The power of vocabulary: Candidates that dumb it down do better

One news outlet looks at how candidates in the 2016 presidential election approach their audience when it comes to speeches.

Scott Morgan/REUTERS
Republican presidential candidate Donald Trump speaks during a campaign rally at Burlington Memorial Auditorium in Burlington, Iowa, October 21, 2015.

Americans may not want a simpleton for president, but they like candidates who speak like one. 

That's according to a new analysis by the Boston Globe that rated 19 of the 2016 presidential candidates and found the ones who use the most elementary language perform best in the polls, while those who employ more complex, sophisticated speech do the worst. 

Consider the best- and worst-scorers: Donald Trump announced his candidacy in fourth-grade language according to the Globe's analysis. He's outperformed all expectations and has led almost every poll almost since he declared.  

Compare him to the candidate who, at a 10th-grade level, is spinning the most sophisticated sentences of the pack: former governor of Virginia and a Republican candidate Jim Gilmore. Never heard of him? Perhaps, given his relatively high-falutin' speech, it's no surprise. The former governor polls at less than one percent according to Public Policy Polling, so low he didn't even make the cut for the two GOP undercard debates. 

Whether it's linguistic austerity à la Ernest Hemingway or just plain inarticulateness, Americans appear to be looking for a candidate who's more Dr. Seuss than Shakespeare. In fact, political rhetoric has steadily become simpler, practically since the nation's founding, and experts say it's not necessarily a bad thing. 

For its analysis, the Boston Globe scored the announcement speeches of 19 presidential candidates, Democratic and Republican, using the Flesch-Kincaid Readability Test, which takes into account the average number of words per sentence, the average number of syllables per word, and other factors, to determine at what grade level a candidate is speaking.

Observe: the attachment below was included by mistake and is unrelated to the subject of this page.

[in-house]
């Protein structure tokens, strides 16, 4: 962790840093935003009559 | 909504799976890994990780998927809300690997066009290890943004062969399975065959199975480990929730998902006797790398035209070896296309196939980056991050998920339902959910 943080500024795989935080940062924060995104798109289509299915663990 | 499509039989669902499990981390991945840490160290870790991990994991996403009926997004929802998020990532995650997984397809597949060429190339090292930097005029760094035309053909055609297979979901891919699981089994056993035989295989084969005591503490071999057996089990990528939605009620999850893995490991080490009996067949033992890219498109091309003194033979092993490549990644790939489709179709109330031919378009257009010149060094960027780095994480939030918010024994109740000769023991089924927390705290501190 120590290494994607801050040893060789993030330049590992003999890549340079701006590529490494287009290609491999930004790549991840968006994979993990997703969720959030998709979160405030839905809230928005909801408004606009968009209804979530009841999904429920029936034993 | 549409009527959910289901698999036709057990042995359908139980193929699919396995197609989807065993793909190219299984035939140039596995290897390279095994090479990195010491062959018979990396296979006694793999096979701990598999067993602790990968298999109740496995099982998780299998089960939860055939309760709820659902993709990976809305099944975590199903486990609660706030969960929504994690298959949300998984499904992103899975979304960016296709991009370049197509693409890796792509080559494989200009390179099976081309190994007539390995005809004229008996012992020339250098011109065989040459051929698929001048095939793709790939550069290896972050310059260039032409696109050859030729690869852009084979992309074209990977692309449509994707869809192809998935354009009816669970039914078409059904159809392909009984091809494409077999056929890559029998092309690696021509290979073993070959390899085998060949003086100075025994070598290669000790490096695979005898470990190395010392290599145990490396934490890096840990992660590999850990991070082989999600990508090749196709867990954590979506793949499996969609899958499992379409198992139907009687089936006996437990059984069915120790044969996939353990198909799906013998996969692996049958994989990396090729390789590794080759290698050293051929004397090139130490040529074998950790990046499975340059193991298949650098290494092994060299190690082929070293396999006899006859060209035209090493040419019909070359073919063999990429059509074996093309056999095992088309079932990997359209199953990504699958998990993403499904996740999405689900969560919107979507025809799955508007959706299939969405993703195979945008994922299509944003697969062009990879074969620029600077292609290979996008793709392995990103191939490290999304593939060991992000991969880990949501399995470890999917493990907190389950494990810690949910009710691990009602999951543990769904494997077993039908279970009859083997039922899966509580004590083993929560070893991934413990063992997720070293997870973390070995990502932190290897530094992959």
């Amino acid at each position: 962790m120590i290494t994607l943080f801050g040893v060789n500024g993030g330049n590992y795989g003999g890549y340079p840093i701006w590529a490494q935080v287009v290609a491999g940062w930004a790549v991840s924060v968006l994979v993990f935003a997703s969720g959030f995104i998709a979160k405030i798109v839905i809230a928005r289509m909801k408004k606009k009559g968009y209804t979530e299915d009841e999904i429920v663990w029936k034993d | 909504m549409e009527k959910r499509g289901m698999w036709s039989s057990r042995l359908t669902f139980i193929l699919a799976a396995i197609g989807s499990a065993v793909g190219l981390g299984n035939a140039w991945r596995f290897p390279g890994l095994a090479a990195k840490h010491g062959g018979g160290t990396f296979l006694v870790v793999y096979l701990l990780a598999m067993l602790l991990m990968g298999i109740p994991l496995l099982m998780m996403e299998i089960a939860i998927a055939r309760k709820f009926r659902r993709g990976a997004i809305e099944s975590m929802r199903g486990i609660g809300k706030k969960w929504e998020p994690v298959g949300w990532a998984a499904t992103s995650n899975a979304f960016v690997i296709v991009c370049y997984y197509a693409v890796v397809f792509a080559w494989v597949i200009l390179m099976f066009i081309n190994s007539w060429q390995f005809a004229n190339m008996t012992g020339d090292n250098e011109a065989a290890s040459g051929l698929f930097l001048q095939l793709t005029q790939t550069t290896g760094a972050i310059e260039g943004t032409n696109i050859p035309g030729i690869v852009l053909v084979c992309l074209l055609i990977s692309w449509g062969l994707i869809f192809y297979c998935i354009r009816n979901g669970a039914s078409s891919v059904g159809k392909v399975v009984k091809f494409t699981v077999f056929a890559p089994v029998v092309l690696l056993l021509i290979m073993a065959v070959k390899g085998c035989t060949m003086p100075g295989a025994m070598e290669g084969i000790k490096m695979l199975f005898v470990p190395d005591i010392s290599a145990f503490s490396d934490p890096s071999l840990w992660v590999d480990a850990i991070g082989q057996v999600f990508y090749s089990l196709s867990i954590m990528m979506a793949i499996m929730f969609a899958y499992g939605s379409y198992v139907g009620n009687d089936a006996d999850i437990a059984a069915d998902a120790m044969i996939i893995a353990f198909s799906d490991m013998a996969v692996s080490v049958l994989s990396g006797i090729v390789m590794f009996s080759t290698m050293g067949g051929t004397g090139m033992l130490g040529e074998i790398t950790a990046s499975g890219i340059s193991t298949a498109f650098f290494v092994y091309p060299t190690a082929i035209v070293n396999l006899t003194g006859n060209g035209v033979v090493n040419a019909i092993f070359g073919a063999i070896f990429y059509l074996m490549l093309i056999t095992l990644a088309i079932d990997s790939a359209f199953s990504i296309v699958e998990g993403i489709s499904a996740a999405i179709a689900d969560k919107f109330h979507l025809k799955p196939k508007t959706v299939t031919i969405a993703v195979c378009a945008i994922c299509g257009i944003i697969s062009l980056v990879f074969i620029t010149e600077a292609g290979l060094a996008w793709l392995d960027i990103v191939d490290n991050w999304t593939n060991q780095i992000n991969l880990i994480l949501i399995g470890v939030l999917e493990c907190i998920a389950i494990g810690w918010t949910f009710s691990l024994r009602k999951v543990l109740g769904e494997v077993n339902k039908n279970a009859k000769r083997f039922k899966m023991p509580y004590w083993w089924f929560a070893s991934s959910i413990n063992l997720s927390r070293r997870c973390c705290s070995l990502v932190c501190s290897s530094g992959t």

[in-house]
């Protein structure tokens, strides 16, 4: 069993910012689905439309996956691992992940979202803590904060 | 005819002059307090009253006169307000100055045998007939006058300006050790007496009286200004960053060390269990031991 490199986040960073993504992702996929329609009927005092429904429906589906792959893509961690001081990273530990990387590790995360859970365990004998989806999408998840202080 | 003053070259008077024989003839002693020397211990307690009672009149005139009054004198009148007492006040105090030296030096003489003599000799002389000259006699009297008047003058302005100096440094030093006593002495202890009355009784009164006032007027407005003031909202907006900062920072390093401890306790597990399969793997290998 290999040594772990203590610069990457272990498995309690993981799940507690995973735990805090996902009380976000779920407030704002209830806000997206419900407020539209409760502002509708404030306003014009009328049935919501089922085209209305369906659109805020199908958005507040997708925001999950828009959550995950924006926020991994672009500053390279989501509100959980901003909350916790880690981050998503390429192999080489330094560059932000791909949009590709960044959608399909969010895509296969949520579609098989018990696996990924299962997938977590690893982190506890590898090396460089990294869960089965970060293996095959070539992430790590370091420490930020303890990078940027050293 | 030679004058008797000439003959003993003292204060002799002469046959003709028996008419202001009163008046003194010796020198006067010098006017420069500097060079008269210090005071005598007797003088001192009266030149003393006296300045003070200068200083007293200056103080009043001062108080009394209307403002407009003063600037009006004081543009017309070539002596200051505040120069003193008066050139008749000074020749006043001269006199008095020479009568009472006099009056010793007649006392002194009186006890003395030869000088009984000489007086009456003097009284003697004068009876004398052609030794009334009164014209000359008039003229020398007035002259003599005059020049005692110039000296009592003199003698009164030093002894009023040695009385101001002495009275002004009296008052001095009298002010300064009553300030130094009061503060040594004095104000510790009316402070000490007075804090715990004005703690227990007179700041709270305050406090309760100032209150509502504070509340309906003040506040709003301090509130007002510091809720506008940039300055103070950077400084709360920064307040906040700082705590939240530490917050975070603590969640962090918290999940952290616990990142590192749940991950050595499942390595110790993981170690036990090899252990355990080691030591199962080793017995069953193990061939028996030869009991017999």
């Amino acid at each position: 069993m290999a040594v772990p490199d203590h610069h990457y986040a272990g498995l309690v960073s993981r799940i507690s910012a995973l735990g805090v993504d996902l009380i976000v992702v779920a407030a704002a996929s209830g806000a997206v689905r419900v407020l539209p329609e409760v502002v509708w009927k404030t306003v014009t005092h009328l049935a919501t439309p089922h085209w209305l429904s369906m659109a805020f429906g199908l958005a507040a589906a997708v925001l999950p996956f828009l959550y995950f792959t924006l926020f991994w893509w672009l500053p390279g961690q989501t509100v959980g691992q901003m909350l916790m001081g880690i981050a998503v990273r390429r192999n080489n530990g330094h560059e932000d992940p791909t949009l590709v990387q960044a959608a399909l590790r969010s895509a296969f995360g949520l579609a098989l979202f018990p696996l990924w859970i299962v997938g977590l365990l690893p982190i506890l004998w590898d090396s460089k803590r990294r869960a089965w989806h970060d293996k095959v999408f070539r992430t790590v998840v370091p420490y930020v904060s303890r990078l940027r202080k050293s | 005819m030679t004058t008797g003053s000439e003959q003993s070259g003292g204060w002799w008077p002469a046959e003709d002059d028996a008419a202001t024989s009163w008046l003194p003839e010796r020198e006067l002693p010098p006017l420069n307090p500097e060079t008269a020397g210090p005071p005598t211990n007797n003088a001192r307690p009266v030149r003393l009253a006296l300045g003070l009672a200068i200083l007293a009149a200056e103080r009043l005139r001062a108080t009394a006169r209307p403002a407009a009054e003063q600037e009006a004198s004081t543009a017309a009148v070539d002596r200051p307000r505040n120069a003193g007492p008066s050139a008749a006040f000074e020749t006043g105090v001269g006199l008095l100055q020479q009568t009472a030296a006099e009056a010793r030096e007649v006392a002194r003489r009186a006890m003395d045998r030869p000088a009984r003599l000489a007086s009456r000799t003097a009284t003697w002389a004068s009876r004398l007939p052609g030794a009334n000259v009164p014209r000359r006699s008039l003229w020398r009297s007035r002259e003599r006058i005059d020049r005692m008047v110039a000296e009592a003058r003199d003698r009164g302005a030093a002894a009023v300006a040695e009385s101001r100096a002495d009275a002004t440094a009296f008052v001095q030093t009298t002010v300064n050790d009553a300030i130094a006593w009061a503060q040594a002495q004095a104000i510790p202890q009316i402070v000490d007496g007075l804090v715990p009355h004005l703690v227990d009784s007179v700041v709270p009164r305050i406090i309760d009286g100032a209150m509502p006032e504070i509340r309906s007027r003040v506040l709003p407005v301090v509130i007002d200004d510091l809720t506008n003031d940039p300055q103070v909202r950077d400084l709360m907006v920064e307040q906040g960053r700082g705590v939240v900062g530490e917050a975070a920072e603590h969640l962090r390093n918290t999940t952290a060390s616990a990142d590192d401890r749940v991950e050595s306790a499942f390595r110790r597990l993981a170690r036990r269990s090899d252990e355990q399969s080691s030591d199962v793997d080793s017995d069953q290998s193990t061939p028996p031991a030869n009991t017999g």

The outspoken (and plainspoken) Mr. Trump, who relies heavily on words such as “very” and “great,” and attacks his foes by calling them “losers,” “haters,” “dumb,” “idiots,” “morons,” “stupid,” “dummy” and “ disgusting,” clocked in at a 4.1 grade level, the lowest of the bunch.  

"He speaks in punchy bursts that lack nuance," reports the Globe. "It’s all easily grasped, whether it’s his campaign theme (“Make America Great Again”), words about his wealth (“I’m really rich”), or his disparagement of the Washington culture (“Politicians are all talk, no action”)."

What does it tell us about the state of our democracy that a man who speaks in sound bites is soaring in the polls?

Quite simply, that in an age of snappy sound bites and 140-character Twitter tweets, candidates must communicate in pithy bursts to get voters' attention.

And even more important than getting voters' attention, simple language also helps candidates connect with voters. 

"A leader's job isn't to educate the public," Jon Favreau, a former Obama speechwriter, told the Globe. "It's to inspire and persuade them."

It's possible that simpler language also quells voters' anxiety. When the issues in the world appear more complex and threatening than ever, perhaps Americans want to feel that there's a confident leader with a simple, or at least simply-worded, solution. 

And in the case of plainspoken candidates like Trump and Ben Carson, a neurosurgeon who separated conjoined twins but speaks to his supporters at a sixth-grade level, talking like "regular Americans" helps reaffirm their outsider status.